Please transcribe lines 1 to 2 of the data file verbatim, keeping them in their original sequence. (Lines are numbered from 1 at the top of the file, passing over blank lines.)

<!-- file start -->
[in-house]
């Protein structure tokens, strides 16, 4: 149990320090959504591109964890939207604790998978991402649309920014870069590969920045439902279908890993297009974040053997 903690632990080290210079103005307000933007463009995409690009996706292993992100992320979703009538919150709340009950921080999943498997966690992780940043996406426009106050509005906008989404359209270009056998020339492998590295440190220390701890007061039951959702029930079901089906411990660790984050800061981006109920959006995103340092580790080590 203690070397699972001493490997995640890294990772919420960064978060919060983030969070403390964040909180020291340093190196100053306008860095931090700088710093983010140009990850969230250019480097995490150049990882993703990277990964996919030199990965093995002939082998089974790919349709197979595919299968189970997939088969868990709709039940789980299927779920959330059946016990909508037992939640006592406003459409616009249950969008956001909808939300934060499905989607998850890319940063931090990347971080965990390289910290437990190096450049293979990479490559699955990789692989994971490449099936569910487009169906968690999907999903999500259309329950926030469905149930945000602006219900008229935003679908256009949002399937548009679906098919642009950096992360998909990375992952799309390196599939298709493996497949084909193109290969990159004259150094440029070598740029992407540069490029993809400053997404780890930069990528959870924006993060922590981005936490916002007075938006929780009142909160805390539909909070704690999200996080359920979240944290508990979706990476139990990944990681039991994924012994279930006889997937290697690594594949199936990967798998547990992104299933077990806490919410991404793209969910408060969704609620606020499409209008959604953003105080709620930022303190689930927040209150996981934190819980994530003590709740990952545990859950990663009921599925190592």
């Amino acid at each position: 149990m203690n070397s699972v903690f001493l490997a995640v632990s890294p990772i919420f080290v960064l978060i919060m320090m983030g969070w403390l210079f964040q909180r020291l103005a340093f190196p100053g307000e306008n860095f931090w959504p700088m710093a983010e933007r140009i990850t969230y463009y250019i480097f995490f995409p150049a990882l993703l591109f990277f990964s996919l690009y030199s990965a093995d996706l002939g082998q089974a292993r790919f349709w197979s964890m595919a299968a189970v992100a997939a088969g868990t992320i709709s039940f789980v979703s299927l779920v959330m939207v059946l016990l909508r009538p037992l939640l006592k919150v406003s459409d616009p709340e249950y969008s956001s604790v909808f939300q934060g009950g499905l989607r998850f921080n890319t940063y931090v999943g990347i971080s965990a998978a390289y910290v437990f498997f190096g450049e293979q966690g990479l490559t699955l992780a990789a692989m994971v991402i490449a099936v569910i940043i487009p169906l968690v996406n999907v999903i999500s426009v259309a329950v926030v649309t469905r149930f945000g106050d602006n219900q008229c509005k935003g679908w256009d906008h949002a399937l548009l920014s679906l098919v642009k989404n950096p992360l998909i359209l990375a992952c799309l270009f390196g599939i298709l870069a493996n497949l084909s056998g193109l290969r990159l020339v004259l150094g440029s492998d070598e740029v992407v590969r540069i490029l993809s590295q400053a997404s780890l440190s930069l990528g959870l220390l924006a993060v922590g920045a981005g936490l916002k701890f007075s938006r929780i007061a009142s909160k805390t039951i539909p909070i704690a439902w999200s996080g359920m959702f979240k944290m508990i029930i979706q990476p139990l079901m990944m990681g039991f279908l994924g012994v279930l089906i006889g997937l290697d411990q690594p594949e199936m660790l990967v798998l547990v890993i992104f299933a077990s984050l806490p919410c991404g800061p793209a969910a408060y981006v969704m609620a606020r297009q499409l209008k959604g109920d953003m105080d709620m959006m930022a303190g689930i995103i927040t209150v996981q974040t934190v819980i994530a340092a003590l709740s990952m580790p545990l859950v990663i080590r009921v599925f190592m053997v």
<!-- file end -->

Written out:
[in-house]
């Protein structure tokens, strides 16, 4: 149990320090959504591109964890939207604790998978991402649309920014870069590969920045439902279908890993297009974040053997 903690632990080290210079103005307000933007463009995409690009996706292993992100992320979703009538919150709340009950921080999943498997966690992780940043996406426009106050509005906008989404359209270009056998020339492998590295440190220390701890007061039951959702029930079901089906411990660790984050800061981006109920959006995103340092580790080590 203690070397699972001493490997995640890294990772919420960064978060919060983030969070403390964040909180020291340093190196100053306008860095931090700088710093983010140009990850969230250019480097995490150049990882993703990277990964996919030199990965093995002939082998089974790919349709197979595919299968189970997939088969868990709709039940789980299927779920959330059946016990909508037992939640006592406003459409616009249950969008956001909808939300934060499905989607998850890319940063931090990347971080965990390289910290437990190096450049293979990479490559699955990789692989994971490449099936569910487009169906968690999907999903999500259309329950926030469905149930945000602006219900008229935003679908256009949002399937548009679906098919642009950096992360998909990375992952799309390196599939298709493996497949084909193109290969990159004259150094440029070598740029992407540069490029993809400053997404780890930069990528959870924006993060922590981005936490916002007075938006929780009142909160805390539909909070704690999200996080359920979240944290508990979706990476139990990944990681039991994924012994279930006889997937290697690594594949199936990967798998547990992104299933077990806490919410991404793209969910408060969704609620606020499409209008959604953003105080709620930022303190689930927040209150996981934190819980994530003590709740990952545990859950990663009921599925190592």